Right-Shoring

A A A

DEFINITION

The placement of a business' components and processes in localities and countries that provide the best combination of cost and efficiency. Right-shoring does not require a company to move business processes overseas. Rather, it is a strategy in which a business analyzes the complexity and importance of required tasks and entrusts their completion with the most suitable workforce, regardless of location.



INVESTOPEDIA EXPLAINS

Right-shoring requires a business to maintain a balance between the work types that can be outsourced overseas and the ones that should be kept domestic. Commonly, less complex types of work and work that carries a lower level of importance can be shifted abroad, while complex and important types, or ones that require extensive customer interaction, are kept at home.




RELATED TERMS
  1. Fragmentation

    The use of different suppliers and component manufacturers in the production ...
  2. Insourcing

    Assigning a project to a person or department within the company instead of ...
  3. Expense

    1. The economic costs that a business incurs through its operations to earn ...
  4. Outsourcing

    A practice used by different companies to reduce costs by transferring portions ...
  5. Production Efficiency

    1. An economic level at which the economy can no longer produce additional amounts ...
  6. In-House

    Conducting an activity or operation within a company, instead of relying on ...
  7. Gray Market

    An unofficial market where securities are traded. Gray (or “grey”) market trading ...
  8. Supply Chain Finance

    A set of technology-based business and financing processes that link the various ...
  9. Articles Of Incorporation

    A set of documents filed with a government body to legally document the creation ...
  10. Operating Activities

    A company's typical daily processes that generate income. Operating activities ...
Related Articles
  1. Globalization: Progress Or Profiteering?
    Economics

    Globalization: Progress Or Profiteering?

  2. What Are Economies Of Scale?
    Economics

    What Are Economies Of Scale?

  3. Unions: Do They Help Or Hurt Workers?
    Economics

    Unions: Do They Help Or Hurt Workers?

  4. The Economics Of Labor Mobility
    Economics

    The Economics Of Labor Mobility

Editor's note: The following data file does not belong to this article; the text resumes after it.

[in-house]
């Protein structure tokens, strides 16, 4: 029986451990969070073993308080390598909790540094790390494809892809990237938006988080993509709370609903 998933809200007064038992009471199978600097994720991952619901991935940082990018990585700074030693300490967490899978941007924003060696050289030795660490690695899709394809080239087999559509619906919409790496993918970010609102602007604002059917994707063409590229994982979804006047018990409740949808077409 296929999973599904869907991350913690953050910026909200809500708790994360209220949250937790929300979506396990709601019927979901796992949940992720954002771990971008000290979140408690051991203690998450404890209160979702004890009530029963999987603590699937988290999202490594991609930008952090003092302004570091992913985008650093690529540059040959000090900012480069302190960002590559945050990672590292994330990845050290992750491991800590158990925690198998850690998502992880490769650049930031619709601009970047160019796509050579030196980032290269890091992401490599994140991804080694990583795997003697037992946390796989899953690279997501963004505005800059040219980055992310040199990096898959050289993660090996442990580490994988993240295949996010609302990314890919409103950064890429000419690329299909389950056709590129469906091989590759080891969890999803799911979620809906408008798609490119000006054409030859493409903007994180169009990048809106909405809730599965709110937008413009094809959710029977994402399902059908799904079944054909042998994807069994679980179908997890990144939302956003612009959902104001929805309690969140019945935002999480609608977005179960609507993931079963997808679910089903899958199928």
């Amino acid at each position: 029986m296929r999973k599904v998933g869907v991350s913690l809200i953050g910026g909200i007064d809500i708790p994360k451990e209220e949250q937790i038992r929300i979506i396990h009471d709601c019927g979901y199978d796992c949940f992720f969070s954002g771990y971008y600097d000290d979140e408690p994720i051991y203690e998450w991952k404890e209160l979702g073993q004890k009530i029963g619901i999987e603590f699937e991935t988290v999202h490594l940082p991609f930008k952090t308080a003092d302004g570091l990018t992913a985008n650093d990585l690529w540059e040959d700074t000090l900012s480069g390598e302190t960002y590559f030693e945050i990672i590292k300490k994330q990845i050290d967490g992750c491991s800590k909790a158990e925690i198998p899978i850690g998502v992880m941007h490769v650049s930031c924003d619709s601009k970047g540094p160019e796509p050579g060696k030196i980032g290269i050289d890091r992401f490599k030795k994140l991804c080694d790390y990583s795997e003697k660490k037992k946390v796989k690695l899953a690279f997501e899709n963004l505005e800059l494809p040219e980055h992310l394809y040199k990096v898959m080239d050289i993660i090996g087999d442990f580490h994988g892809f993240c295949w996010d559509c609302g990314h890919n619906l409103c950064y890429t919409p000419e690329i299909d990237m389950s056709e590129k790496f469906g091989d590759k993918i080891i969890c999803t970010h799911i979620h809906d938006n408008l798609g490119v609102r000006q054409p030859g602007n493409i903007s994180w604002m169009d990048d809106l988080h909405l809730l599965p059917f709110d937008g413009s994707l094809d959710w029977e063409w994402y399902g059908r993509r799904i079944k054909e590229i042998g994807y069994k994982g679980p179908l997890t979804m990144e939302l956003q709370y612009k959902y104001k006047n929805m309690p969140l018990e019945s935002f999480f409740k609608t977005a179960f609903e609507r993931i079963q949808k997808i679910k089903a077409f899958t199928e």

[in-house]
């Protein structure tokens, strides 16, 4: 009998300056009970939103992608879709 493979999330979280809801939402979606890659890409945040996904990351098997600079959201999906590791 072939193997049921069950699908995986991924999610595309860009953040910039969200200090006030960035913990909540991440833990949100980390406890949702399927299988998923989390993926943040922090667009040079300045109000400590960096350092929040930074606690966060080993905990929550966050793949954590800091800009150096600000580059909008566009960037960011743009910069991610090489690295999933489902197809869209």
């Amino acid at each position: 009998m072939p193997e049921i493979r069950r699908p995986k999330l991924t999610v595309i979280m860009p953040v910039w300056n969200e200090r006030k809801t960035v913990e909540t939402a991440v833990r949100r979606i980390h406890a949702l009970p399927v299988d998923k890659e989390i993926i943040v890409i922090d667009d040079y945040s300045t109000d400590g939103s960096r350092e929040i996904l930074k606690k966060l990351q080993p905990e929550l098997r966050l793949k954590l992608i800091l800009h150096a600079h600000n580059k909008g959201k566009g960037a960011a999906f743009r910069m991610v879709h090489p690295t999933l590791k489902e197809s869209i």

5. The Lucrative World Of Third-Party Marketing
    Professionals

    The Lucrative World Of Third-Party Marketing

  6. Turn Your Passion Into A Profitable ...
    Entrepreneurship

    Turn Your Passion Into A Profitable ...

  7. Who are Venture Capitalists?
    Investing

    Who are Venture Capitalists?

  8. Vertical Integration
    Investing Basics

    Vertical Integration

  9. Business Cycle
    Economics

    Business Cycle

  10. Weighted Average Cost Of Capital (WACC)
    Investing

    Weighted Average Cost Of Capital (WACC)

comments powered by Disqus
Hot Definitions
  1. Cash and Carry Transaction

    A type of transaction in the futures market in which the cash or spot price of a commodity is below the futures contract price. Cash and carry transactions are considered arbitrage transactions.
  2. Amplitude

    The difference in price from the midpoint of a trough to the midpoint of a peak of a security. Amplitude is positive when calculating a bullish retracement (when calculating from trough to peak) and negative when calculating a bearish retracement (when calculating from peak to trough).
  3. Ascending Triangle

    A bullish chart pattern used in technical analysis that is easily recognizable by the distinct shape created by two trendlines. In an ascending triangle, one trendline is drawn horizontally at a level that has historically prevented the price from heading higher, while the second trendline connects a series of increasing troughs.
  4. National Best Bid and Offer - NBBO

    A term applying to the SEC requirement that brokers must guarantee customers the best available ask price when they buy securities and the best available bid price when they sell securities.
  5. Maintenance Margin

    The minimum amount of equity that must be maintained in a margin account. In the context of the NYSE and FINRA, after an investor has bought securities on margin, the minimum required level of margin is 25% of the total market value of the securities in the margin account.
  6. Leased Bank Guarantee

    A bank guarantee that is leased to a third party for a specific fee. The issuing bank will conduct due diligence on the creditworthiness of the customer looking to secure a bank guarantee, then lease a guarantee to that customer for a set amount of money and over a set period of time, typically less than two years.
Trading Center